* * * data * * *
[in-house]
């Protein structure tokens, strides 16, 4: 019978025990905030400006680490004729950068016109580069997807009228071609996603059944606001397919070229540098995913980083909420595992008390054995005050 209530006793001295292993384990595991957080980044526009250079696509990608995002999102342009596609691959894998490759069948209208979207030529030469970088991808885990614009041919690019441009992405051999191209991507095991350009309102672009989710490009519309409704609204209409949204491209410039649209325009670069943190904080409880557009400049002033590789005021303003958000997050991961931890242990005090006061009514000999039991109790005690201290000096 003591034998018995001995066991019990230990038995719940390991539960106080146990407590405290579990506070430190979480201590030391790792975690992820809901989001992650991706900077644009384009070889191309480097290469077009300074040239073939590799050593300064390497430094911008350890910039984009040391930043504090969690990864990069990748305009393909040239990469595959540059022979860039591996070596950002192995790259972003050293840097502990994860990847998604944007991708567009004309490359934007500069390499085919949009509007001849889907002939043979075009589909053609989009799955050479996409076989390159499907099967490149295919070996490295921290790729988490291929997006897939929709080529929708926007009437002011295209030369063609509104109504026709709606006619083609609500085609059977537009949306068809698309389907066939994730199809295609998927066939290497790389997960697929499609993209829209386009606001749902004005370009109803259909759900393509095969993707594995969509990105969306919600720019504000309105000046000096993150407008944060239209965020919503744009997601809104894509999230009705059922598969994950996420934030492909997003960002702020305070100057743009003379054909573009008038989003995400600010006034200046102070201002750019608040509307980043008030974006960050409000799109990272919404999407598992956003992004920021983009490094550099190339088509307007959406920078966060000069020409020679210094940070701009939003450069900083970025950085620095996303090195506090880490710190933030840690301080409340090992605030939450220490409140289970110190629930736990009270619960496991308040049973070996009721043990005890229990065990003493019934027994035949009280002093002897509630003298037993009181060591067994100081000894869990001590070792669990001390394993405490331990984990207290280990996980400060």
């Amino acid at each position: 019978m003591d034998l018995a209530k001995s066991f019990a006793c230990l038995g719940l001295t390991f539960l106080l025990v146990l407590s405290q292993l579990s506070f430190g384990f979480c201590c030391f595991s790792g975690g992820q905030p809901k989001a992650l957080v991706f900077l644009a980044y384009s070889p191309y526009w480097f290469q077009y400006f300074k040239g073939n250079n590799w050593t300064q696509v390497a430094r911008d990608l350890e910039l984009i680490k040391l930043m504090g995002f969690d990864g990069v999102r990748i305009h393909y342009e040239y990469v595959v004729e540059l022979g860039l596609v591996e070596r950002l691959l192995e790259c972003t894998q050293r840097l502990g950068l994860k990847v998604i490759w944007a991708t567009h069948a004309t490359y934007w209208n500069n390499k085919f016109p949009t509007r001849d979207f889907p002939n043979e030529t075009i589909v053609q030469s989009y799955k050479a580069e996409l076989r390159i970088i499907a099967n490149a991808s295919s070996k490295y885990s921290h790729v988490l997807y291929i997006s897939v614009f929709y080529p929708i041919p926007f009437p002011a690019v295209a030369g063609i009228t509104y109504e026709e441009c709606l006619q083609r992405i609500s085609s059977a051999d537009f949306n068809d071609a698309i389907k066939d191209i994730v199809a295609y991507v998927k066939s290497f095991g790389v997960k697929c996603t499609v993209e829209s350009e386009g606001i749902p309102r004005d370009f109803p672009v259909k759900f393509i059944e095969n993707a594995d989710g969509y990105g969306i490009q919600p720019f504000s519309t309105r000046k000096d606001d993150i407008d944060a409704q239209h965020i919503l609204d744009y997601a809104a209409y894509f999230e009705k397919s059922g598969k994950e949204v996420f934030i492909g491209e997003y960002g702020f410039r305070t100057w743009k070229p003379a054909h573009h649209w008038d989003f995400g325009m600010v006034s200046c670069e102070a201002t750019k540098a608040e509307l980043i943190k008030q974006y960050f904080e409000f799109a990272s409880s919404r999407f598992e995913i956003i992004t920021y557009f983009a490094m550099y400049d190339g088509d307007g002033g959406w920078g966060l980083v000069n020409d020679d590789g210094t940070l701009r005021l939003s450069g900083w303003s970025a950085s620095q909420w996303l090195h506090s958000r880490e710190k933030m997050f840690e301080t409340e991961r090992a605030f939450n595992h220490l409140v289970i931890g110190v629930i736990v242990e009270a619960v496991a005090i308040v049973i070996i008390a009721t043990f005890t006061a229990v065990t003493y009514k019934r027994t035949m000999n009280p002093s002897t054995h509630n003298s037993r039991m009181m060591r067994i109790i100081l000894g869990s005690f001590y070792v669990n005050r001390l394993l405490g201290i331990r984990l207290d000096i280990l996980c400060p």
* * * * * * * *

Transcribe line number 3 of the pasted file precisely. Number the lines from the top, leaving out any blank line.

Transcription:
């Amino acid at each position: 019978m003591d034998l018995a209530k001995s066991f019990a006793c230990l038995g719940l001295t390991f539960l106080l025990v146990l407590s405290q292993l579990s506070f430190g384990f979480c201590c030391f595991s790792g975690g992820q905030p809901k989001a992650l957080v991706f900077l644009a980044y384009s070889p191309y526009w480097f290469q077009y400006f300074k040239g073939n250079n590799w050593t300064q696509v390497a430094r911008d990608l350890e910039l984009i680490k040391l930043m504090g995002f969690d990864g990069v999102r990748i305009h393909y342009e040239y990469v595959v004729e540059l022979g860039l596609v591996e070596r950002l691959l192995e790259c972003t894998q050293r840097l502990g950068l994860k990847v998604i490759w944007a991708t567009h069948a004309t490359y934007w209208n500069n390499k085919f016109p949009t509007r001849d979207f889907p002939n043979e030529t075009i589909v053609q030469s989009y799955k050479a580069e996409l076989r390159i970088i499907a099967n490149a991808s295919s070996k490295y885990s921290h790729v988490l997807y291929i997006s897939v614009f929709y080529p929708i041919p926007f009437p002011a690019v295209a030369g063609i009228t509104y109504e026709e441009c709606l006619q083609r992405i609500s085609s059977a051999d537009f949306n068809d071609a698309i389907k066939d191209i994730v199809a295609y991507v998927k066939s290497f095991g790389v997960k697929c996603t499609v993209e829209s350009e386009g606001i749902p309102r004005d370009f109803p672009v259909k759900f393509i059944e095969n993707a594995d989710g969509y990105g969306i490009q919600p720019f504000s519309t309105r000046k000096d606001d993150i407008d944060a409704q239209h965020i919503l609204d744009y997601a809104a209409y894509f999230e009705k397919s059922g598969k994950e949204v996420f934030i492909g491209e997003y960002g702020f410039r305070t100057w743009k070229p003379a054909h573009h649209w008038d989003f995400g325009m600010v006034s200046c670069e102070a201002t750019k540098a608040e509307l980043i943190k008030q974006y960050f904080e409000f799109a990272s409880s919404r999407f598992e995913i956003i992004t920021y557009f983009a490094m550099y400049d190339g088509d307007g002033g959406w920078g966060l980083v000069n020409d020679d590789g210094t940070l701009r005021l939003s450069g900083w303003s970025a950085s620095q909420w996303l090195h506090s958000r880490e710190k933030m997050f840690e301080t409340e991961r090992a605030f939450n595992h220490l409140v289970i931890g110190v629930i736990v242990e009270a619960v496991a005090i308040v049973i070996i008390a009721t043990f005890t006061a229990v065990t003493y009514k019934r027994t035949m000999n009280p002093s002897t054995h509630n003298s037993r039991m009181m060591r067994i109790i100081l000894g869990s005690f001590y070792v669990n005050r001390l394993l405490g201290i331990r984990l207290d000096i280990l996980c400060p």